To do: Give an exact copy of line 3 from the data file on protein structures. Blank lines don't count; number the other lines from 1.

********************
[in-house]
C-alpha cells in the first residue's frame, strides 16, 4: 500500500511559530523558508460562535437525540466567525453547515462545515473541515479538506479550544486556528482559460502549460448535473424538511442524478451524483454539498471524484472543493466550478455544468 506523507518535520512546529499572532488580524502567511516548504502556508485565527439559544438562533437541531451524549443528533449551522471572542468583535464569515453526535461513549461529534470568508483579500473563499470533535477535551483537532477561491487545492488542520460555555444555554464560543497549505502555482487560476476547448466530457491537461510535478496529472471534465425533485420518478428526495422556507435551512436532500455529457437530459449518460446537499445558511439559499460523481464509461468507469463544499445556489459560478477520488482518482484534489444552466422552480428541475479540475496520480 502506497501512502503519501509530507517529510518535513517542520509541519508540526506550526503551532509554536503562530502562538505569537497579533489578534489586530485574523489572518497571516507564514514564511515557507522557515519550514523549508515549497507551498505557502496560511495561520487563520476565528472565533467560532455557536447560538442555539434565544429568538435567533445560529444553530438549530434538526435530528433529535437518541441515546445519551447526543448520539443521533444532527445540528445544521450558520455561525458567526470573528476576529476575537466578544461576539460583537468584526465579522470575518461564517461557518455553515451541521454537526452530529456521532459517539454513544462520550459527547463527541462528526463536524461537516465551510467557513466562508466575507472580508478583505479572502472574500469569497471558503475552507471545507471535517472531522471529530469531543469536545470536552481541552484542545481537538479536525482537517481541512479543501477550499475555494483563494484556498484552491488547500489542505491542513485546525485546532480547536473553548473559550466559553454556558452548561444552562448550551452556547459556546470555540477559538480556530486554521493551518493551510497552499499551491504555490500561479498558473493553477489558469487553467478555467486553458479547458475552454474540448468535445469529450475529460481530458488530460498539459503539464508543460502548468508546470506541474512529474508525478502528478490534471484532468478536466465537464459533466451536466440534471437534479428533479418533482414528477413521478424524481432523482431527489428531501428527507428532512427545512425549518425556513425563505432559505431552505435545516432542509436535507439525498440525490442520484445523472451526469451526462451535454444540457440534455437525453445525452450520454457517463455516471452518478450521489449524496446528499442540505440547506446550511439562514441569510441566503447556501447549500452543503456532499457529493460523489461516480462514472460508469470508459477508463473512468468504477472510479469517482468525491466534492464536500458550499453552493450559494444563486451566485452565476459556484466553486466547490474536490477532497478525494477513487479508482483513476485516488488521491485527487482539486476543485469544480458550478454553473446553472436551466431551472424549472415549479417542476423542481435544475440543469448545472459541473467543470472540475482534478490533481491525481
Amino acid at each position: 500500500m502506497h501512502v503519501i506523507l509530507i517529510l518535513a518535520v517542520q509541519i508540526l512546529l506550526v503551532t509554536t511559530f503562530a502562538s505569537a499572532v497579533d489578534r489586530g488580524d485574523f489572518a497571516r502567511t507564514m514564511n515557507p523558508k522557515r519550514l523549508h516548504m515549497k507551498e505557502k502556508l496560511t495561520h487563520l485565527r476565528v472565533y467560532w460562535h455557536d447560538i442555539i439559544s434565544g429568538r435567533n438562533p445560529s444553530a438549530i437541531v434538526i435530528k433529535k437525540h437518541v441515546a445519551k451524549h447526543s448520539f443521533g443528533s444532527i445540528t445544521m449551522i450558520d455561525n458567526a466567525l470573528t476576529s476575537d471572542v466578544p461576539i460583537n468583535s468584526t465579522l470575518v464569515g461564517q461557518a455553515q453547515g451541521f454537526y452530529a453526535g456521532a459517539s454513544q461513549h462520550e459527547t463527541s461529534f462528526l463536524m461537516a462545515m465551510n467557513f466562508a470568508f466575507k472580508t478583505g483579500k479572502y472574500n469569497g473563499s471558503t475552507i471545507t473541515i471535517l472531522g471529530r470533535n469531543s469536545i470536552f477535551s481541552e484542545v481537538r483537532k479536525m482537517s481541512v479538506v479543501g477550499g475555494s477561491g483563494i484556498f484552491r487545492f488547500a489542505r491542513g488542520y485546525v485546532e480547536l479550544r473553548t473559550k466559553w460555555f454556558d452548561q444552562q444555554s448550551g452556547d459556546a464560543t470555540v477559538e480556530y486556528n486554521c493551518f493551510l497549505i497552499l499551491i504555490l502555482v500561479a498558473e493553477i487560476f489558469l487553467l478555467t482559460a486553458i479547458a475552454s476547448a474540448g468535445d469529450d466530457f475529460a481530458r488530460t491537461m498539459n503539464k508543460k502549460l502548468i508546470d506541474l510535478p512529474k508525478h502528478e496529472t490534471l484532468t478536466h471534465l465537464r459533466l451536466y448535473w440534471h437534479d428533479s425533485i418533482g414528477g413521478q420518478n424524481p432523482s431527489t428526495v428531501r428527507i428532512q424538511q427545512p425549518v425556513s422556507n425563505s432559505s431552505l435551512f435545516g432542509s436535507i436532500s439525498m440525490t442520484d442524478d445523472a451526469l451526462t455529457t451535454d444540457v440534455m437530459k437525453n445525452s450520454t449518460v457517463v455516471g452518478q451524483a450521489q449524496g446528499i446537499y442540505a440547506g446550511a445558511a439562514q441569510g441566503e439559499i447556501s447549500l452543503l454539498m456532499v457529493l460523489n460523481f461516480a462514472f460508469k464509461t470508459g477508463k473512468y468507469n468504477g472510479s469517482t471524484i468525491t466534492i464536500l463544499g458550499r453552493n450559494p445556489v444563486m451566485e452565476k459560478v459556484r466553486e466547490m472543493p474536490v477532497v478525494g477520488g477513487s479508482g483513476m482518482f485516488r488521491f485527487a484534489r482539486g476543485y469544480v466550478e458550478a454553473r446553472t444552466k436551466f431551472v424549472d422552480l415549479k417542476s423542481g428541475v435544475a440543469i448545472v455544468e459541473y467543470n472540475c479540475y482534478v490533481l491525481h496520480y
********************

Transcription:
Amino acid at each position: 500500500m502506497h501512502v503519501i506523507l509530507i517529510l518535513a518535520v517542520q509541519i508540526l512546529l506550526v503551532t509554536t511559530f503562530a502562538s505569537a499572532v497579533d489578534r489586530g488580524d485574523f489572518a497571516r502567511t507564514m514564511n515557507p523558508k522557515r519550514l523549508h516548504m515549497k507551498e505557502k502556508l496560511t495561520h487563520l485565527r476565528v472565533y467560532w460562535h455557536d447560538i442555539i439559544s434565544g429568538r435567533n438562533p445560529s444553530a438549530i437541531v434538526i435530528k433529535k437525540h437518541v441515546a445519551k451524549h447526543s448520539f443521533g443528533s444532527i445540528t445544521m449551522i450558520d455561525n458567526a466567525l470573528t476576529s476575537d471572542v466578544p461576539i460583537n468583535s468584526t465579522l470575518v464569515g461564517q461557518a455553515q453547515g451541521f454537526y452530529a453526535g456521532a459517539s454513544q461513549h462520550e459527547t463527541s461529534f462528526l463536524m461537516a462545515m465551510n467557513f466562508a470568508f466575507k472580508t478583505g483579500k479572502y472574500n469569497g473563499s471558503t475552507i471545507t473541515i471535517l472531522g471529530r470533535n469531543s469536545i470536552f477535551s481541552e484542545v481537538r483537532k479536525m482537517s481541512v479538506v479543501g477550499g475555494s477561491g483563494i484556498f484552491r487545492f488547500a489542505r491542513g488542520y485546525v485546532e480547536l479550544r473553548t473559550k466559553w460555555f454556558d452548561q444552562q444555554s448550551g452556547d459556546a464560543t470555540v477559538e480556530y486556528n486554521c493551518f493551510l497549505i497552499l499551491i504555490l502555482v500561479a498558473e493553477i487560476f489558469l487553467l478555467t482559460a486553458i479547458a475552454s476547448a474540448g468535445d469529450d466530457f475529460a481530458r488530460t491537461m498539459n503539464k508543460k502549460l502548468i508546470d506541474l510535478p512529474k508525478h502528478e496529472t490534471l484532468t478536466h471534465l465537464r459533466l451536466y448535473w440534471h437534479d428533479s425533485i418533482g414528477g413521478q420518478n424524481p432523482s431527489t428526495v428531501r428527507i428532512q424538511q427545512p425549518v425556513s422556507n425563505s432559505s431552505l435551512f435545516g432542509s436535507i436532500s439525498m440525490t442520484d442524478d445523472a451526469l451526462t455529457t451535454d444540457v440534455m437530459k437525453n445525452s450520454t449518460v457517463v455516471g452518478q451524483a450521489q449524496g446528499i446537499y442540505a440547506g446550511a445558511a439562514q441569510g441566503e439559499i447556501s447549500l452543503l454539498m456532499v457529493l460523489n460523481f461516480a462514472f460508469k464509461t470508459g477508463k473512468y468507469n468504477g472510479s469517482t471524484i468525491t466534492i464536500l463544499g458550499r453552493n450559494p445556489v444563486m451566485e452565476k459560478v459556484r466553486e466547490m472543493p474536490v477532497v478525494g477520488g477513487s479508482g483513476m482518482f485516488r488521491f485527487a484534489r482539486g476543485y469544480v466550478e458550478a454553473r446553472t444552466k436551466f431551472v424549472d422552480l415549479k417542476s423542481g428541475v435544475a440543469i448545472v455544468e459541473y467543470n472540475c479540475y482534478v490533481l491525481h496520480y